Nineteen years. Nineteen years ago, This day changed everything. So many people had their lives flipped upside down. So many people had their lives taken from them.
It was just supposed to be a normal day.
People went to work. Kids went to school.
Hugs were given. I love you’s were said. Laughter filled kitchens. Arguments from the night before were fixed. Some were late for the bus. It was someone’s turn to get donuts. Someone’s car wouldn’t start.
People watched the sunrise, not knowing that they would never see it set.
Kids hugged parents before going into school, not knowing that it would be the last time.
People said things that they never meant, and would have reconciled… if they had the time. The chance.
Parents rushed out of the house that morning, maybe forgetting to say “I love you.”
The time it takes to flip your life upside down can be a matter of seconds.
The 9/11 attack killed 2,996 people. Normal, quirky, happy, unhappy, frustrated, at peace. Everyday people.
Lives ended prematurely.
Wives became widows, husbands became widowers. Mothers lost their precious babies. A part of themselves. Fathers lost the ones they had sworn to always protect and love. Siblings lost brothers and sisters. Children came home to one parent that night, or were picked up by child protective services. Families were ripped apart.
There was no one who was not directly affected. Some more than others, but everyone was feeling the effects. The loss. The mourning. This was an attack not only on America, but on life. On happiness. Religion didn’t matter. Ethnicity didn’t matter. Age didn’t matter. Sex didn’t matter. Who they loved didn’t matter.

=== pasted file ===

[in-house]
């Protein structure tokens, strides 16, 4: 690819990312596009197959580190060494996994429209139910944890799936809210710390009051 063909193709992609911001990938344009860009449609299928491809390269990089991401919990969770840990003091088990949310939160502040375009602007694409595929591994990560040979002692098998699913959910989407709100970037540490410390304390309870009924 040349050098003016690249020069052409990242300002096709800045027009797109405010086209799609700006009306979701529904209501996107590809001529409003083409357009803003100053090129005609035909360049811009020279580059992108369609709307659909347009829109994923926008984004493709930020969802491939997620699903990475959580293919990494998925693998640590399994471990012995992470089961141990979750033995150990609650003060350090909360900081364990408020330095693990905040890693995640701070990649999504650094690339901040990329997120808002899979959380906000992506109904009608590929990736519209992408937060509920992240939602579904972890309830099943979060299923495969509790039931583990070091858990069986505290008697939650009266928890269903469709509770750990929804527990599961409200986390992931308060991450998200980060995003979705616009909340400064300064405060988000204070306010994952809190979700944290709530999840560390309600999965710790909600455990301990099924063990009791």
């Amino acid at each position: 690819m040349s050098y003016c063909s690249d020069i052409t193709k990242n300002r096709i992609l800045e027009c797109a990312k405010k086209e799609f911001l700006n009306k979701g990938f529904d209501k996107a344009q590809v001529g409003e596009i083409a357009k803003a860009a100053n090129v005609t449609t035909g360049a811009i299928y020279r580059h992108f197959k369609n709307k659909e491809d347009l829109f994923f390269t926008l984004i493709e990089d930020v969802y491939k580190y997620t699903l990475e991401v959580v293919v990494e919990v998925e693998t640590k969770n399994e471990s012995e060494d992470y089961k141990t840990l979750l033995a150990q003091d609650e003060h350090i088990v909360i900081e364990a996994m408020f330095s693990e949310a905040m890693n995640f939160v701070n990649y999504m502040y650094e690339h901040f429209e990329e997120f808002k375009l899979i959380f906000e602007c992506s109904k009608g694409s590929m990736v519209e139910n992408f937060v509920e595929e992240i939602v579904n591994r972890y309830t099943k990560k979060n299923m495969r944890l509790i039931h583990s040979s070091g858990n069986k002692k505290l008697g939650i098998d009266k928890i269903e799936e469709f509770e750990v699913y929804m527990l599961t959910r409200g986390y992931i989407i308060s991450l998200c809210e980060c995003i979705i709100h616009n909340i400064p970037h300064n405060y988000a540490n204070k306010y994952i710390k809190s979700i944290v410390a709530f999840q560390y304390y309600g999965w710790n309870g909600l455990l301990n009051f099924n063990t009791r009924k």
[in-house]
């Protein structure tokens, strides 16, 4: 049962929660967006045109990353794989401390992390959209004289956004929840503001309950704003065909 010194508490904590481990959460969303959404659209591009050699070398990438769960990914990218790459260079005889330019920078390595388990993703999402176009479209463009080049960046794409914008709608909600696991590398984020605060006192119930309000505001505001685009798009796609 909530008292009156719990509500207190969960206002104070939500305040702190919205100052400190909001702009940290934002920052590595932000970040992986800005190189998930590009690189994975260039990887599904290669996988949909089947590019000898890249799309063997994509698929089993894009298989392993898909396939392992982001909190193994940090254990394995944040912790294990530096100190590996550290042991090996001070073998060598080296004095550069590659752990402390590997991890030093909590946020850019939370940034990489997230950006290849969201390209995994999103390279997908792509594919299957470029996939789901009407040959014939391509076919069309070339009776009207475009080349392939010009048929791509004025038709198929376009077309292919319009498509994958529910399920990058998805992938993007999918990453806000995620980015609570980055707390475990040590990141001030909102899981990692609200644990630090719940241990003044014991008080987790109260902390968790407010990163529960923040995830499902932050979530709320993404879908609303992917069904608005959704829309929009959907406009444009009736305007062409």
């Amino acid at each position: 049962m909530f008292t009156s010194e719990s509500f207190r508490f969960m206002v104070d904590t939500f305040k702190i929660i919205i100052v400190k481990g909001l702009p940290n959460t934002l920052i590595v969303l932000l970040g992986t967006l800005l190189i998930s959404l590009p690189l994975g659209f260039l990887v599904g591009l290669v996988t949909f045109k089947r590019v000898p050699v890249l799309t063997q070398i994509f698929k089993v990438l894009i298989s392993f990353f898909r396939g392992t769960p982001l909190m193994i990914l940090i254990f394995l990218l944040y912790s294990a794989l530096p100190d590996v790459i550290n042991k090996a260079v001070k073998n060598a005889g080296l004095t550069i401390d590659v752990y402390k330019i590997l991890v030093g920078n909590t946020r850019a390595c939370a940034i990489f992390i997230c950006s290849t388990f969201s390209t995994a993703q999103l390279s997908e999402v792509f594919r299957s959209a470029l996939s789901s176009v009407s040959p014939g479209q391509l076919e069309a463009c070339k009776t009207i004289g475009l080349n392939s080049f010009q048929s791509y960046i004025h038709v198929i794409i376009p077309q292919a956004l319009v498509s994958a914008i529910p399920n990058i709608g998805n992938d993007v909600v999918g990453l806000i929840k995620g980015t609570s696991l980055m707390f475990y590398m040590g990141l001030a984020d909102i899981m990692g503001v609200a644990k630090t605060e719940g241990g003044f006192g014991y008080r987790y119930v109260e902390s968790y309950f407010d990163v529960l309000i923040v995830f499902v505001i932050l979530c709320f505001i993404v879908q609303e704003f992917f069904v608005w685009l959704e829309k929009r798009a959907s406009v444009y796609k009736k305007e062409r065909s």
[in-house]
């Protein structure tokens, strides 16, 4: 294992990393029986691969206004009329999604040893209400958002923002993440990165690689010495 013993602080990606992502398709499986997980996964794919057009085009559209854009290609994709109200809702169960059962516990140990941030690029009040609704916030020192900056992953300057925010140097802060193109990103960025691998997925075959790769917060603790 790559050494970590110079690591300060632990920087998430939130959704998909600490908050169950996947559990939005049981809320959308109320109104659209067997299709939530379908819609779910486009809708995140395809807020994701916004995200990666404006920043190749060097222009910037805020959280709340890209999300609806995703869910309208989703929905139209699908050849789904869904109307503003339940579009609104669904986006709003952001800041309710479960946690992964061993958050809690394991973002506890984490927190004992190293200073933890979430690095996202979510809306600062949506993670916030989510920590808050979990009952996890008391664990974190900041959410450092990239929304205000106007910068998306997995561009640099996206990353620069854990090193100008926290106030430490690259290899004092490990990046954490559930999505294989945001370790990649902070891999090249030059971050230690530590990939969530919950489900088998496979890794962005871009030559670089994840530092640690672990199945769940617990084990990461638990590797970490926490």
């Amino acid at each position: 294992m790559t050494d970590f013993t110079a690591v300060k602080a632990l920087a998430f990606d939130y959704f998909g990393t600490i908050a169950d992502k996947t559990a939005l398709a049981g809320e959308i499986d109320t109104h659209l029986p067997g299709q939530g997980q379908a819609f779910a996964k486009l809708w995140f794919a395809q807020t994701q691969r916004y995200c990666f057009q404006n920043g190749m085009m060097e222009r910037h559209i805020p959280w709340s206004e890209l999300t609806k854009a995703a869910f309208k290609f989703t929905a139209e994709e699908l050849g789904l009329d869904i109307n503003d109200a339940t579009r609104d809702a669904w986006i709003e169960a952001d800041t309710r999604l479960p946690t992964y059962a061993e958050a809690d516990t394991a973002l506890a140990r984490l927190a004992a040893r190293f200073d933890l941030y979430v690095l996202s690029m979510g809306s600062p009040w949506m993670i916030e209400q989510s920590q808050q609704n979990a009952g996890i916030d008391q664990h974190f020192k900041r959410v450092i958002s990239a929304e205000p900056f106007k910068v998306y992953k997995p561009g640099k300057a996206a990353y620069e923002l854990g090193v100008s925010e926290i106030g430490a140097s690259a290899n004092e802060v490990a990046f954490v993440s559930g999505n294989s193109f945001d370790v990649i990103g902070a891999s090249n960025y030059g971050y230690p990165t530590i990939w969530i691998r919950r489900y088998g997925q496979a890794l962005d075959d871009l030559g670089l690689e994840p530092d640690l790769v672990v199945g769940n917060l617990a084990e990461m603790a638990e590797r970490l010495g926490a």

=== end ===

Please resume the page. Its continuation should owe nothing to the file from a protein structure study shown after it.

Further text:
A murder of almost three thousand people. For nothing more than the nation they lived in.
For weeks after September 11, 2001, people were shaken to the core.
Today, we remember. We feel it. The tremors have not ended, nor will they ever end. Not only is 9/11 a day of remembrance, but it is a day to contemplate life and appreciate those who we love.
In the midst of this pandemic, we are losing people. We are fighting an uphill battle. Losing thousands. Loved ones, of all ages.
And this virus doesn’t care who it affects.
Religion, ethnicity, age, sex, relationships. None of that is taken into consideration.
People are people. Human. Equal. Alive. From the second our hearts first beat to the last breath we breathe. We are loved. We love. We matter.
We all matter.
Life is unpredictable. Life is messy. Life is painful. Life is fragile. Life is a gift taken for granted.
But life is beautiful.
The cry of a newborn baby who fought its way into this world. The love of a mother and father, nurturing and helping their child grow. The patience of a boss, training a kid who has never had a job before. The cheers of a coach who pushes you, knowing you can do it. The laughter at midnight, over the little moments that don’t even make sense.
It’s about the memories. It’s about falling in love. It’s about waking up to a kid’s excitement on Christmas Day. It’s about singing and dancing with your best friends. It’s about pinky promises. It’s about breakfast with family. It’s about hugs given, and kisses met. It’s about the relief following the anxiety of holding someone’s hand for the first time. It’s about taking a risk. It’s about taking a leap. It’s about faith. It’s about hope.
It’s about the adventures.
It’s about living.
Life is meant to be embraced.
If there is anything that this life has taught me, it’s that nothing is promised. You never know who is going to wake up. Who is going to come back. Who you are hugging for the last time. Who is struggling and just needs to be loved.
Every day. Every night. No matter what we have talked about, argued about, laughed about, cried over, or if we have even talked that day, I refuse to go to sleep knowing that there is an “I love you” that needs to be said and I just didn’t take the time to do it.
Today, don’t just remember. Honor their memory. Enjoy life. Smile. Laugh. Hug someone you love.
Don’t leave those I love you’s unsaid.